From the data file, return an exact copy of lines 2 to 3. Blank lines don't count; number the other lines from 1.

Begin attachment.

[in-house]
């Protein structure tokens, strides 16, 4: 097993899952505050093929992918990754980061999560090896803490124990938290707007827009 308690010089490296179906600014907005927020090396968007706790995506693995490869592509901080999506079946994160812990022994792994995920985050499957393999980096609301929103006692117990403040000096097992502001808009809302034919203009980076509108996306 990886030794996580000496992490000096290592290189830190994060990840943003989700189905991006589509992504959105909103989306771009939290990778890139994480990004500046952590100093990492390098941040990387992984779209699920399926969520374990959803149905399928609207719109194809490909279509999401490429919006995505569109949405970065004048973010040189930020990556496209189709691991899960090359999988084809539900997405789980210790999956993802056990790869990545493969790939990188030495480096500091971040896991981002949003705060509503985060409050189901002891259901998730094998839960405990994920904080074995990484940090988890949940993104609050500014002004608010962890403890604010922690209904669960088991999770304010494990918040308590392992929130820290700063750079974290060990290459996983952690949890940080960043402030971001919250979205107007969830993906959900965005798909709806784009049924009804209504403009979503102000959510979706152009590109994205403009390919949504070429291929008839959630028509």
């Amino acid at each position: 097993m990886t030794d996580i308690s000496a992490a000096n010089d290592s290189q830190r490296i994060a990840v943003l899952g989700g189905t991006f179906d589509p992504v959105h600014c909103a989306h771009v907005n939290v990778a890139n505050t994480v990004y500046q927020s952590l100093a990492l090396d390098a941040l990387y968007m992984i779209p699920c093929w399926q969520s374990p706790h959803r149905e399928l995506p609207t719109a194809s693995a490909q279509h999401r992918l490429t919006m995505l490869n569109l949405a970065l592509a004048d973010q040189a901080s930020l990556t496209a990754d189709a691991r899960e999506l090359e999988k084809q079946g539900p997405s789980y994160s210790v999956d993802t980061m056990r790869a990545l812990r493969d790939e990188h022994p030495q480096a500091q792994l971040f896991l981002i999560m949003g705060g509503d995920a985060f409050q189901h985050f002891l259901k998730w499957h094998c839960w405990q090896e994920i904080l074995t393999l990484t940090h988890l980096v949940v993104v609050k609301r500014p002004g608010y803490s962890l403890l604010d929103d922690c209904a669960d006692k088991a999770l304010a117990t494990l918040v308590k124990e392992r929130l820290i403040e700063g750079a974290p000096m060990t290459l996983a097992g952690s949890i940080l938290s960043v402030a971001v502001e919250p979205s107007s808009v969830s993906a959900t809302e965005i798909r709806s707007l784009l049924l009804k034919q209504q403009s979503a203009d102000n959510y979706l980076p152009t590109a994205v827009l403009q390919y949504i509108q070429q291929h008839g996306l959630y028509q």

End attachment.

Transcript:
């Protein structure tokens, strides 16, 4: 097993899952505050093929992918990754980061999560090896803490124990938290707007827009 308690010089490296179906600014907005927020090396968007706790995506693995490869592509901080999506079946994160812990022994792994995920985050499957393999980096609301929103006692117990403040000096097992502001808009809302034919203009980076509108996306 990886030794996580000496992490000096290592290189830190994060990840943003989700189905991006589509992504959105909103989306771009939290990778890139994480990004500046952590100093990492390098941040990387992984779209699920399926969520374990959803149905399928609207719109194809490909279509999401490429919006995505569109949405970065004048973010040189930020990556496209189709691991899960090359999988084809539900997405789980210790999956993802056990790869990545493969790939990188030495480096500091971040896991981002949003705060509503985060409050189901002891259901998730094998839960405990994920904080074995990484940090988890949940993104609050500014002004608010962890403890604010922690209904669960088991999770304010494990918040308590392992929130820290700063750079974290060990290459996983952690949890940080960043402030971001919250979205107007969830993906959900965005798909709806784009049924009804209504403009979503102000959510979706152009590109994205403009390919949504070429291929008839959630028509």
């Amino acid at each position: 097993m990886t030794d996580i308690s000496a992490a000096n010089d290592s290189q830190r490296i994060a990840v943003l899952g989700g189905t991006f179906d589509p992504v959105h600014c909103a989306h771009v907005n939290v990778a890139n505050t994480v990004y500046q927020s952590l100093a990492l090396d390098a941040l990387y968007m992984i779209p699920c093929w399926q969520s374990p706790h959803r149905e399928l995506p609207t719109a194809s693995a490909q279509h999401r992918l490429t919006m995505l490869n569109l949405a970065l592509a004048d973010q040189a901080s930020l990556t496209a990754d189709a691991r899960e999506l090359e999988k084809q079946g539900p997405s789980y994160s210790v999956d993802t980061m056990r790869a990545l812990r493969d790939e990188h022994p030495q480096a500091q792994l971040f896991l981002i999560m949003g705060g509503d995920a985060f409050q189901h985050f002891l259901k998730w499957h094998c839960w405990q090896e994920i904080l074995t393999l990484t940090h988890l980096v949940v993104v609050k609301r500014p002004g608010y803490s962890l403890l604010d929103d922690c209904a669960d006692k088991a999770l304010a117990t494990l918040v308590k124990e392992r929130l820290i403040e700063g750079a974290p000096m060990t290459l996983a097992g952690s949890i940080l938290s960043v402030a971001v502001e919250p979205s107007s808009v969830s993906a959900t809302e965005i798909r709806s707007l784009l049924l009804k034919q209504q403009s979503a203009d102000n959510y979706l980076p152009t590109a994205v827009l403009q390919y949504i509108q070429q291929h008839g996306l959630y028509q």